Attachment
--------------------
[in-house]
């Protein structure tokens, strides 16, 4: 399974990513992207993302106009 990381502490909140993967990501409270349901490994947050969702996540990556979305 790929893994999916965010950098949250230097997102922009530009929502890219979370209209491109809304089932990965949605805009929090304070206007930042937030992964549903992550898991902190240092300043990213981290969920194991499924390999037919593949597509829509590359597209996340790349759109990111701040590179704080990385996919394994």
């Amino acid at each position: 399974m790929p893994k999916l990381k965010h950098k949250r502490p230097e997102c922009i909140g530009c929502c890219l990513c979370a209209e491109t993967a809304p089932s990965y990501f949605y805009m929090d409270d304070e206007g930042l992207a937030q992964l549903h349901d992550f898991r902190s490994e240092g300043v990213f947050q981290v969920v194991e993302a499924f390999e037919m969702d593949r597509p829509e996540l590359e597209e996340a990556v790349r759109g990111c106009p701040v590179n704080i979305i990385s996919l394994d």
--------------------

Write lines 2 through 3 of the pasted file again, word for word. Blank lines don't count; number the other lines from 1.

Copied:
């Protein structure tokens, strides 16, 4: 399974990513992207993302106009 990381502490909140993967990501409270349901490994947050969702996540990556979305 790929893994999916965010950098949250230097997102922009530009929502890219979370209209491109809304089932990965949605805009929090304070206007930042937030992964549903992550898991902190240092300043990213981290969920194991499924390999037919593949597509829509590359597209996340790349759109990111701040590179704080990385996919394994």
């Amino acid at each position: 399974m790929p893994k999916l990381k965010h950098k949250r502490p230097e997102c922009i909140g530009c929502c890219l990513c979370a209209e491109t993967a809304p089932s990965y990501f949605y805009m929090d409270d304070e206007g930042l992207a937030q992964l549903h349901d992550f898991r902190s490994e240092g300043v990213f947050q981290v969920v194991e993302a499924f390999e037919m969702d593949r597509p829509e996540l590359e597209e996340a990556v790349r759109g990111c106009p701040v590179n704080i979305i990385s996919l394994d």